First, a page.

Personally, I have difficulty dealing with bookish, dense, non-contextualized language... like Kant.  And, unlike many scholars who claim that working and thinking are two separate activities, I prefer to think through working.  I understand best when I make stuff… when I re-conceptualize.  Moreover, I seemingly suffer from an ‘insistent proclivity’ toward a particular kind of (auto) ethnographic surrealism. 

I like colliding, contrasting, montage-ing various forms of communication into new parallel modes of performative understanding.  I want to wake folks up to the potential of VISUAL writing - because it is simply too rich to ignore.  Indeed, communication studies is stunted, because it has privileged of the word since it’s inception… but in fact, all this was going on well before Kant… right on down to Plato.  In my opinion, addressing this deficiency this will help all understanding.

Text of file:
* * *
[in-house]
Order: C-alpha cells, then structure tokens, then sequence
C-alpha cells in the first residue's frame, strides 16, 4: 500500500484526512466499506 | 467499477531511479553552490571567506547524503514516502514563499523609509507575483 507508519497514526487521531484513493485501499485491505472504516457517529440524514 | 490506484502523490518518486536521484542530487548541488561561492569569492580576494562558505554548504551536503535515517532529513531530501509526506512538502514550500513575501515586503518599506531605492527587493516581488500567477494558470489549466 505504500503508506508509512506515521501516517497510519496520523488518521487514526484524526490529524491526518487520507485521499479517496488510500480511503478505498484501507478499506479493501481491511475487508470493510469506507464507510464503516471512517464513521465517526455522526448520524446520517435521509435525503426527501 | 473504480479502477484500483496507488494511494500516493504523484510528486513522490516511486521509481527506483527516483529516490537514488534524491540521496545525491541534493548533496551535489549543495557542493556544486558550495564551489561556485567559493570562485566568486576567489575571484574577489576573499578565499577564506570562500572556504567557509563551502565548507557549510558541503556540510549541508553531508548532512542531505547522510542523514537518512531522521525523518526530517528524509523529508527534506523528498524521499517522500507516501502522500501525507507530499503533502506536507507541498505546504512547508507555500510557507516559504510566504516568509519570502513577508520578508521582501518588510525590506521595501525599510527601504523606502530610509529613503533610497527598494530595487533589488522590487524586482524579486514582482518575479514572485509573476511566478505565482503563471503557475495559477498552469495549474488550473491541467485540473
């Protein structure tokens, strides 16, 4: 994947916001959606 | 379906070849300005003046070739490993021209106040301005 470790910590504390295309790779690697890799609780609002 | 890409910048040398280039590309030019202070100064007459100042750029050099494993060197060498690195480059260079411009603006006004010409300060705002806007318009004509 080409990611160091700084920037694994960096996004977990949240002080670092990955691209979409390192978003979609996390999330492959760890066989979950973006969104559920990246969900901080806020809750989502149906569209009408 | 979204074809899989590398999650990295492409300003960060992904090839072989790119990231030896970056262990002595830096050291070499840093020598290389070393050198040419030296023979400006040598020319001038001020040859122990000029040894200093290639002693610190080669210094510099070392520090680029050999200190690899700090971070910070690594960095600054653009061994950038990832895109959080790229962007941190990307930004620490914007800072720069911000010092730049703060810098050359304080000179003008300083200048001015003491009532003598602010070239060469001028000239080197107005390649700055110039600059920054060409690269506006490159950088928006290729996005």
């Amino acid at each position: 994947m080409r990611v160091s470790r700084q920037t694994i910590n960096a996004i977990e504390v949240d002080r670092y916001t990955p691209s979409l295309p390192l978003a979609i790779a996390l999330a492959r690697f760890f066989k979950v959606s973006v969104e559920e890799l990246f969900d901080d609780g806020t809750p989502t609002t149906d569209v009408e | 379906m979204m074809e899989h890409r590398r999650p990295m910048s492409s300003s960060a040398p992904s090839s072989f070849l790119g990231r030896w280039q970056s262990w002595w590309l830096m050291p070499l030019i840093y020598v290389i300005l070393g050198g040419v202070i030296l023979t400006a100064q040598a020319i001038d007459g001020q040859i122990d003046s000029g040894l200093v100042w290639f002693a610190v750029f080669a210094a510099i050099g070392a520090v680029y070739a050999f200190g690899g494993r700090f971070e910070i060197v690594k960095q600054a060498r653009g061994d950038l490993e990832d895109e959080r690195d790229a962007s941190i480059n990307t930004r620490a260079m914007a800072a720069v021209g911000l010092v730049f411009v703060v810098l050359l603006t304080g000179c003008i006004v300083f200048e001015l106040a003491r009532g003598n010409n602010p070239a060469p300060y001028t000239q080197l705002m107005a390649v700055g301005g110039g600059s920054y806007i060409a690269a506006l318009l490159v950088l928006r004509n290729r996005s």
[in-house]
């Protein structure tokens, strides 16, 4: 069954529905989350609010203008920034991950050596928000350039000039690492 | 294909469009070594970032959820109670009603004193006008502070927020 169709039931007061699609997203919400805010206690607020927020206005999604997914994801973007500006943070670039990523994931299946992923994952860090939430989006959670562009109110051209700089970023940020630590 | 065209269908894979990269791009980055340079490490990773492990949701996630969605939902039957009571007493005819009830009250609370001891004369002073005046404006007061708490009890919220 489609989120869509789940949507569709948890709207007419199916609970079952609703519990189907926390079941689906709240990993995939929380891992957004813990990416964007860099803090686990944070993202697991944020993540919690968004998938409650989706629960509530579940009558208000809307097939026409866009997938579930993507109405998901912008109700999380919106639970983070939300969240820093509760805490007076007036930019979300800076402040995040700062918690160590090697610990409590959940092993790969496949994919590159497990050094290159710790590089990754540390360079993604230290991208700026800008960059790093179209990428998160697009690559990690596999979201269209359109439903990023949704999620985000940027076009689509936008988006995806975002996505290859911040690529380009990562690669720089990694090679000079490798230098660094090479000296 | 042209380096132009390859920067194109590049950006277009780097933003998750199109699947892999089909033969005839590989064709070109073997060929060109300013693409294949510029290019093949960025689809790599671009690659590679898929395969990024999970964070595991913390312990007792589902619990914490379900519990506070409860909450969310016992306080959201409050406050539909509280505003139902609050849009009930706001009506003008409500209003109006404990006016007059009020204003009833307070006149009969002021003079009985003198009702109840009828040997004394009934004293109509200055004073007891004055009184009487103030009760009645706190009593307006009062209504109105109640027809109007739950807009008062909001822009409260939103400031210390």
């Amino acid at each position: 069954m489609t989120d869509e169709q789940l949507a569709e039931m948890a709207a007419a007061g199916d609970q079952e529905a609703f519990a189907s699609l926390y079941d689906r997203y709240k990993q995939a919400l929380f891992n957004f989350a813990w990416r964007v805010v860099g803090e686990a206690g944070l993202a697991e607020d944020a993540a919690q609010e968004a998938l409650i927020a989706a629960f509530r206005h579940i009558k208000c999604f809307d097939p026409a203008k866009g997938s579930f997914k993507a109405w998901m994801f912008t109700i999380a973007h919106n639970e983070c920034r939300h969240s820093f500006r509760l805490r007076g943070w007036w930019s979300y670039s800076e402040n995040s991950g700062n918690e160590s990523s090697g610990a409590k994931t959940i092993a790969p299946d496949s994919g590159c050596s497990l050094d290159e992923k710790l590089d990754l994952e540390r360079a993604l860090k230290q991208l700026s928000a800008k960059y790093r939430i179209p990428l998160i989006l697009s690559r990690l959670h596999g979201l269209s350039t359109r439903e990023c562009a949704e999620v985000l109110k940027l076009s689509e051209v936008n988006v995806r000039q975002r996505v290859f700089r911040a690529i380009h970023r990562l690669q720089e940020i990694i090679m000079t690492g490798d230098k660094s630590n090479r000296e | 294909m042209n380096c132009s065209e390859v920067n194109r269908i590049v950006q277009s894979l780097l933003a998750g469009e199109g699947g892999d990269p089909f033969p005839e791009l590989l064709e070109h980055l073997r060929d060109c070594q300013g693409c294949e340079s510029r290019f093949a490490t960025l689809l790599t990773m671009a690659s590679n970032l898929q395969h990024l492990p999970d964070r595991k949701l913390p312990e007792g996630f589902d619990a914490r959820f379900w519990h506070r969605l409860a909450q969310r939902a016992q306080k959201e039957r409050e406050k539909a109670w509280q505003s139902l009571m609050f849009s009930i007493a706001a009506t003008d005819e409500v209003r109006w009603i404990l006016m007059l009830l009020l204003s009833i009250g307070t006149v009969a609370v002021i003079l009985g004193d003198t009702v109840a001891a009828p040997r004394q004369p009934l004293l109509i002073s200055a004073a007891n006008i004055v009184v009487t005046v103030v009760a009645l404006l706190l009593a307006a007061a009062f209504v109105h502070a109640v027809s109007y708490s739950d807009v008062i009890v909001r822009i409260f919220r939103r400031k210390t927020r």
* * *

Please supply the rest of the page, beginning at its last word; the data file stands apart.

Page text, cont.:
So…. after plowing through Kant’s reading three times, I went to bed, and slept on it.  The next morning, I began to scheme ways of positioning Kant into a more inclusive, sensorial (con)text.  I chose the comic book approach, simply because that very notion is so anathema to heavy-duty philosophy.  And because comics shock, demystify and engage the reader differently.  

Then I decided to use images from Kant’s era.  All these paintings were created while Kant was alive.  I also chose Bach… then Mozart… and then Beethoven for the audio… they too spanned Kant’s lifetime; though I often wonder how much Kant actually saw or heard of the incredible exploding world around him.  Kant never traveled more than 40 miles from his home during his life. 

….Regardless, I mixed it all together, and made this very quick and easy graduate studies presentation... an approach which, frankly, few in class appreciated or understood.   And so it goes.     

Metaphysics of Morals   2007  (8:00)